Nuts!

Whether you like to celebrate All Hallow’s Eve or Día de Muertos, or maybe both, next week there will be plenty of small, colorful creatures collecting edible goodies. Some will ring doorbells while clad in homemade or purchased finery, others will wear their everyday wardrobe while bouncing on tree limbs, or shuffling through fallen leaves, or excavating frosty soil. But everyone will be in hunter-gatherer mode, in search of binge-worthy treats.

There’s a reason we think of October and November as harvest time, even though many agricultural fields have already been gleaned and tucked in for a long winter’s nap. Autumn is when nut-lovers hit the jackpot.

As Dash and I scanned our local stretch of the Huckleberry Trail looking for nuts—our goal and mantra for today’s journey—I had to remind myself that not all of the trees we were seeing are native to southwestern Virginia. Some were introduced by homeowners who live nearby, or maybe by squirrels who ventured into backyards, then back into the remnant patch of forest near the railroad easement to stash treasure below the forest floor.

The local stalwarts include black walnut (Juglans nigra L.)… it’s flavor some people cherish and others revile. Love or hate ’em, everyone needs to keep their ears open for the sound of these hard green golf balls crashing down from above or risk getting knocked on the noggin’.Shagbark hickory nuts (Carya ovata) are endemic to this region and other parts of North America. They’re a favorite from my own childhood because our next-door neighbor had a towering and prolific tree. Hickory nuts require a lot of coaxing, both to break open the shell and then to pry the meat out of tiny nooks and crannies but, imo, it’s well worth the effort.Honestly, I never really thought about pines as nut-bearing trees until I lived in New Mexico, where the the two-needle piñon pine (Pinus edulis) is a cherished part of the state’s cuisine.  Pine nuts (from a different Pinus spp.) are a familiar ingredient in Italian food, too, and I knew that but somehow failed to make the connection to a pinecone. I’ve not encountered local pine nuts on any menus here in southwest Virginia… maybe the local species aren’t as tasty (to humans), or maybe they’re just too hard to remove from the cone.Acorns, including those from the chestnut oak (Quercus prinus L.) and white oak (Quercus alba L.), are a staple for many wild animals… tree squirrels, of course, but also chipmunks and flying squirrels, as wells as bears, deer, opossums, raccoons, and rabbits. Birds also depend on this nutritious, high-calorie food to make it through the winter, including blue jays, quail, and wood ducks.The American chestnut (Castanea dentata) was once the dominant forest species in Virginia, but most of these trees were killed over the course of a couple of decades when the chestnut blight fungus was introduced, accidentally, in the early 1900s. Researchers continue to experiment with resistant varieties, hoping to return these majestic giants to their rightful home. I keep hoping to spot one… even a stump sprout would make me wildly happy.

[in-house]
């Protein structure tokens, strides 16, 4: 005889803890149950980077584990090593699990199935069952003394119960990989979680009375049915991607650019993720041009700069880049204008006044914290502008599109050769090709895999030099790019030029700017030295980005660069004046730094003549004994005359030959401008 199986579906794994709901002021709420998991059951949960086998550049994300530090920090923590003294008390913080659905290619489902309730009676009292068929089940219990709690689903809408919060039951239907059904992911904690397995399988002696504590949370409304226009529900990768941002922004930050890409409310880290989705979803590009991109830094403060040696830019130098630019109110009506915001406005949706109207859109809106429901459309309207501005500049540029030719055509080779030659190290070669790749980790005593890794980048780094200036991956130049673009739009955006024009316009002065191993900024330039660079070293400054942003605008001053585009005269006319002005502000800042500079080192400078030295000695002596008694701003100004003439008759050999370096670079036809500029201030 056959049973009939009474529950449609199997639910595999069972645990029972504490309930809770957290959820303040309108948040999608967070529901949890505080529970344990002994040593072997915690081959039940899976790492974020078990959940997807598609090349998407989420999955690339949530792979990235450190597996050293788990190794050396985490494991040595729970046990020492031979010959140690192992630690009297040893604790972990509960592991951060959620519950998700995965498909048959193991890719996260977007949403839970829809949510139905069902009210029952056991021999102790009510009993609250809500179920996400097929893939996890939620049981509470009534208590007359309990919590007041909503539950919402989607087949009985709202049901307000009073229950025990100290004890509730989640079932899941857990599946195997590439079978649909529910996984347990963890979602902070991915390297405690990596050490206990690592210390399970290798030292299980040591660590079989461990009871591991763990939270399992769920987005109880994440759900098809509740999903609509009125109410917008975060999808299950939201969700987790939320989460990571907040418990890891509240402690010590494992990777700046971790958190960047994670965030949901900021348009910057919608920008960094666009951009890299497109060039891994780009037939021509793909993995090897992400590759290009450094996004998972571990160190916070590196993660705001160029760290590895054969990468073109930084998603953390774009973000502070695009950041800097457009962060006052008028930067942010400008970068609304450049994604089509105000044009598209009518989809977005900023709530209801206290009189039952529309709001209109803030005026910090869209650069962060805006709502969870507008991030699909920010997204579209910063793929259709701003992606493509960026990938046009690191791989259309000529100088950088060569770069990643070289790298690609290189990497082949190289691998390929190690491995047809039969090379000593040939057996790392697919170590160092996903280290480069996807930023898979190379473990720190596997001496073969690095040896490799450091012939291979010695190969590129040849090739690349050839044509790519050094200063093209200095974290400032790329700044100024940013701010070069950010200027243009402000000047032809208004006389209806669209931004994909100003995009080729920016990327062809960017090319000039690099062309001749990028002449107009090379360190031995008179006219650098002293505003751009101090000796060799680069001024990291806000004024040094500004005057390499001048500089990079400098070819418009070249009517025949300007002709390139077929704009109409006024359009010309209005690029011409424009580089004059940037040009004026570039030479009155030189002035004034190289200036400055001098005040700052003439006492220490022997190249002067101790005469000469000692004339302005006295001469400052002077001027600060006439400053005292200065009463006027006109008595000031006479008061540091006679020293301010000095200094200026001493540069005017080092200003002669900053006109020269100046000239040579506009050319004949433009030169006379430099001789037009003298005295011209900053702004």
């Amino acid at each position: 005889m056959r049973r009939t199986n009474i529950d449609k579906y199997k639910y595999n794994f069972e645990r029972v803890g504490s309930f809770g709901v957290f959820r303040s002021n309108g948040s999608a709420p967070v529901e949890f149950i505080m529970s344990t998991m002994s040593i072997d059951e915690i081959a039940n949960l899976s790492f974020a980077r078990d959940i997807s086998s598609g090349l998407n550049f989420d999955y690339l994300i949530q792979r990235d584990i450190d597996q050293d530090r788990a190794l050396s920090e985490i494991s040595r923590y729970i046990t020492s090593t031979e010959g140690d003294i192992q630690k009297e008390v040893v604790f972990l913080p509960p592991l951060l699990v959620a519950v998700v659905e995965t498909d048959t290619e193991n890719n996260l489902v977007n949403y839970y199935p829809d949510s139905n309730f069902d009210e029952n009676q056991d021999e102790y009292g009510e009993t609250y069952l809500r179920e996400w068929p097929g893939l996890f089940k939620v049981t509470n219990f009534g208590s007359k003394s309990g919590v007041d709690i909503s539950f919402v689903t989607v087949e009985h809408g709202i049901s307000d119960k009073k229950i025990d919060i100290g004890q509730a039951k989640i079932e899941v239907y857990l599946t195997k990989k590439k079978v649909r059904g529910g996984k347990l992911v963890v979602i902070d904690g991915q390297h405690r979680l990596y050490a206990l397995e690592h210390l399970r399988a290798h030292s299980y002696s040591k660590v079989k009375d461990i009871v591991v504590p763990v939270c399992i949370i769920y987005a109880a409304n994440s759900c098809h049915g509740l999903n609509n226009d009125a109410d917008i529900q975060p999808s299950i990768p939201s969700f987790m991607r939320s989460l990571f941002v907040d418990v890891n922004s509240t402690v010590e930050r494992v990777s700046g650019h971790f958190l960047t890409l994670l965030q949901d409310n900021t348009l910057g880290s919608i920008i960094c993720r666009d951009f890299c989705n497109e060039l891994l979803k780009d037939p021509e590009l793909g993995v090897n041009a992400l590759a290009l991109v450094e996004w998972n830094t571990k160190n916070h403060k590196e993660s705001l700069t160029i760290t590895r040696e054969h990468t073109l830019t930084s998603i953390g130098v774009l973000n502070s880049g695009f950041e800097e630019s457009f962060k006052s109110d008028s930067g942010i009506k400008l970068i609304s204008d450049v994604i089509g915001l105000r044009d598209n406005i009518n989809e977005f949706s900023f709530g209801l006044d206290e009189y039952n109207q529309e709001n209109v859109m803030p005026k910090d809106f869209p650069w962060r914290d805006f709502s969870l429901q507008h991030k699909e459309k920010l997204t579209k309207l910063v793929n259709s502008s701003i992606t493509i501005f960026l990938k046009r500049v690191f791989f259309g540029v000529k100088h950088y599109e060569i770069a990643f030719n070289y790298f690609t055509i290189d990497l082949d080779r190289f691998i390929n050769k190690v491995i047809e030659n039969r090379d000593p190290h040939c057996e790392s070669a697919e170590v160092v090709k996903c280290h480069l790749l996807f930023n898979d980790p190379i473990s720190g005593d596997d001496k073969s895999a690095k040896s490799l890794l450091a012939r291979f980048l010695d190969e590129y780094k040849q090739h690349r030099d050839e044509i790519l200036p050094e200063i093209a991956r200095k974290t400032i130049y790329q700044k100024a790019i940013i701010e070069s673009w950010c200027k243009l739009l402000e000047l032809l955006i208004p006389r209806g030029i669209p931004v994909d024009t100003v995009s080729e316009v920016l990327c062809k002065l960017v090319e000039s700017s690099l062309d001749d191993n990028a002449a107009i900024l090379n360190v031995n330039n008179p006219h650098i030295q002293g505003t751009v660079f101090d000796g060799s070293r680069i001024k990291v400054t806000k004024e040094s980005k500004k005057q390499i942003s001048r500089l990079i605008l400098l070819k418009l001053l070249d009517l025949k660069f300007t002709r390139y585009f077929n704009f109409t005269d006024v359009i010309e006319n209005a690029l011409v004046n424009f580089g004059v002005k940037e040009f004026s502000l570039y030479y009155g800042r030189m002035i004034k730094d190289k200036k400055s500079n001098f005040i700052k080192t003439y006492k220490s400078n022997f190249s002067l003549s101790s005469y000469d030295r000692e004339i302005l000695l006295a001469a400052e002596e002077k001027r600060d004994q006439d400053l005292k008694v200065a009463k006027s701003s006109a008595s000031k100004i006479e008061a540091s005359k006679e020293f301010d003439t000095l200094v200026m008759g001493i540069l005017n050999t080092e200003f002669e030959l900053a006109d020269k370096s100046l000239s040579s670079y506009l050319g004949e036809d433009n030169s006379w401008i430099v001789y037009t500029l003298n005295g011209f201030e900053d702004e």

Do you have a favorite wild nut? Share your memories and photos in the comments section!

[Thanks to the following photographers for making their work available through the Creative Commons license: Alan Wolf, pepperberryfarm, Laurie HulseyChris Luczkow, Bob Travis, Greg Wagoner, NatureServe, and Rachid H© 2017 Sidewalk Zendo. Reprints welcomed with written permission from the author.]

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